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Corn and Tomatoes

Tomato1

It’s another Metro Arts Commission bicycle rack! Seriously, there are holes in the tomatoes you can slip a chain through. This is half of a rack found on the east side of the Nashville Farmer’s Market at Bicentennial Mall. The other half is below, which you see actually has a bike strapped to it, something you don’t see much with these Metro Arts bike racks. This piece, “Corn and Tomatoes”  was done in 2010 by Lebanon metalsmith Dan Goostree and Nashville painter Paige Easter. Sadly, it is something of a memorial, as Goostree passed away in 2013 at the age of 57.

Corn

Located at 900 Rosa L. Parks Boulevard. The rack actually faces Seventh Avenue,  in front of the main entrance on the east side of the building. There is plenty of free parking around the market, though with current construction, it can be hard to park at lunchtime. Load up on local veggies and enjoy the art!

Tomato2

Lock it up

Emerge

Would you believe this is a bike rack? That’s what Metro Arts says it is. “Emerge” (2010) by Matt Young is one of a number of bike racks Metro Arts has commissioned, including, of course, the rack featured in Bee Cycle. I don’t think I have ever seen a bike attached to any of these racks, but I’m not monitoring them 24-7. Young is a prolific artist, including designing some interesting furniture.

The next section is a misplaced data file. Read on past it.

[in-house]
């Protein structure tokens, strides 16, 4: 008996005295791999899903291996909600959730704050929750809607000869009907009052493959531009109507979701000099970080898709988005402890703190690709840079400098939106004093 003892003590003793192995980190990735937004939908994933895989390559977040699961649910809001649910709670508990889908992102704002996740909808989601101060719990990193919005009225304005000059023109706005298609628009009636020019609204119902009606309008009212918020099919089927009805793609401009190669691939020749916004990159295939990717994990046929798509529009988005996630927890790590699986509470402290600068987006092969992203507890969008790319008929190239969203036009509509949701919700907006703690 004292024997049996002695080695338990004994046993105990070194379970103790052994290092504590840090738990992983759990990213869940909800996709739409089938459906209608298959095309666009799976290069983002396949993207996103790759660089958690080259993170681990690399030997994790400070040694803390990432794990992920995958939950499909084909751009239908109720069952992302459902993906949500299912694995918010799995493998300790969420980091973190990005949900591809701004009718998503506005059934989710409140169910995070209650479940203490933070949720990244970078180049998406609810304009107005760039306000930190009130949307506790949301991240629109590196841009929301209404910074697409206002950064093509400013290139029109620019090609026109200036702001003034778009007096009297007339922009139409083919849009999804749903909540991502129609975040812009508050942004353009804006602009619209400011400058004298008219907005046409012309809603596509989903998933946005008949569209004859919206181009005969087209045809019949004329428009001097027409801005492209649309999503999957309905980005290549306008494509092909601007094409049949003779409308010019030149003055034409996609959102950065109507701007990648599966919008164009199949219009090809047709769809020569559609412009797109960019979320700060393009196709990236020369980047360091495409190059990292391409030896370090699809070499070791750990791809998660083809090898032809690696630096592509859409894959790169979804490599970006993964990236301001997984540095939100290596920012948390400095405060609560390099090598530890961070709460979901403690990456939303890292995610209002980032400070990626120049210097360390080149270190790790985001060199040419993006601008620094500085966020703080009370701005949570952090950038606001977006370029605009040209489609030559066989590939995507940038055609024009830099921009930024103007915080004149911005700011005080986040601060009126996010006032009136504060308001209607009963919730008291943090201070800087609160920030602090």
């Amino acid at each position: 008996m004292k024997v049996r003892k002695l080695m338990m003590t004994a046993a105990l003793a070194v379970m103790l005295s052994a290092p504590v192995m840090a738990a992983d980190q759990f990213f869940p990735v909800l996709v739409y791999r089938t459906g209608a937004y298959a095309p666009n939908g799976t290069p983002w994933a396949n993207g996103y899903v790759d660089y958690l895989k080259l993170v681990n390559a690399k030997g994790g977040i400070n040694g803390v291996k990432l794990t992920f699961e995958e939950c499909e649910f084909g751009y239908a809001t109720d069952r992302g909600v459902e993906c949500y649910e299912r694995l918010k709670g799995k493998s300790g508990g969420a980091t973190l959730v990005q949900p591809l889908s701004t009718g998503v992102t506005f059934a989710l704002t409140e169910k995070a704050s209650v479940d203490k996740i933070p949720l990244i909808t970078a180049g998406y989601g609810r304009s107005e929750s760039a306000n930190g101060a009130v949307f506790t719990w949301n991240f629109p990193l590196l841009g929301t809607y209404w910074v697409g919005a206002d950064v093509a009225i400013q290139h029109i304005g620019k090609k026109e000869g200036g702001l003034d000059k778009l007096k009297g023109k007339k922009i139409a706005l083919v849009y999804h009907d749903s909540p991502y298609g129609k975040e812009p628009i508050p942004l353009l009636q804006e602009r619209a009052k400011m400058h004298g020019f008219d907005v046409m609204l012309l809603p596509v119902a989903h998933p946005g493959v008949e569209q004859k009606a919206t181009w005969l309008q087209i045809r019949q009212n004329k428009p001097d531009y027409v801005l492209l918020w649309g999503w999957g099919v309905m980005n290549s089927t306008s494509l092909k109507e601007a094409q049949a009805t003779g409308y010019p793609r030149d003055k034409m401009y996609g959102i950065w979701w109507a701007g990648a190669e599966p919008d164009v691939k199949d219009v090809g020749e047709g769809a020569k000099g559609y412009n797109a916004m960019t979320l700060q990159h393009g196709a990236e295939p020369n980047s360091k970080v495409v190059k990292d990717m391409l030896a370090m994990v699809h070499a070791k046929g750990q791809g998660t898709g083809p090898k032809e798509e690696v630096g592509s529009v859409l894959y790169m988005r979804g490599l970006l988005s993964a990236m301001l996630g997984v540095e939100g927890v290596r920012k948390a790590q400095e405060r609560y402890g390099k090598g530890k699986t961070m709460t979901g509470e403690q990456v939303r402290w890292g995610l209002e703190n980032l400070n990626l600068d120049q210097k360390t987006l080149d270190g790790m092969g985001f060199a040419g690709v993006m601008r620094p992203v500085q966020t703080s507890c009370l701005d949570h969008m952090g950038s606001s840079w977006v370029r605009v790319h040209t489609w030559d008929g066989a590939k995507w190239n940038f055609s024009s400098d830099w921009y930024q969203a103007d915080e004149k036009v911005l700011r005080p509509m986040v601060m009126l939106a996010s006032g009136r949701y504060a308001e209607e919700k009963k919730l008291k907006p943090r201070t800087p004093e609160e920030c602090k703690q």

Located in Chuch Street Park, on the 600 block of Church Street, at the corner with Capitol Boulevard, across from the main Nashville Public Library. This is downtown — plenty of parking, not much of it free. The library has 90 minutes free parking with library validation, so grab a book and enjoy the art! (The picture below was taken during the 2017 March for Science.)

EmergeandMarch.JPG

Bee Cycle

BeeCycle

It is fantastic that there is dedicated funding to produce works of public art in Nashville. Unsurprisingly, Metro Arts sometimes comes under fire for the projects it funds, because everyone is an art critic, and for perhaps being too focused on downtown. But they’ve also funded a lot of work that has become important to the fabric of this community. It’s hard to imagine the riverfront without the Ghost Ballet, otherwise known as that weird roller-coaster to nowhere. One of the more innovative things Metro Arts has funded is a number of funky bike racks around town, though I rarely see bikes attached to them. This one, called “Bee Cycle,” (November 2016) is the work of Randy Purcell, a local artist. The work itself was inspired in part because Purcell uses beeswax in his paintings. Purcell says the rack is his first work of public art.  Here’s hoping he does more!

Located at the Hadley Park & Community Center at 1037 28th Ave North. The bike rack is located on the south side of the building. If you enter the park from 28th street entrance, the rack is right off the traffic circle on the left side of the building, near the B-Cycle station. Ah, the name of the rack is also a pun! There is parking at the community center and on nearby streets.

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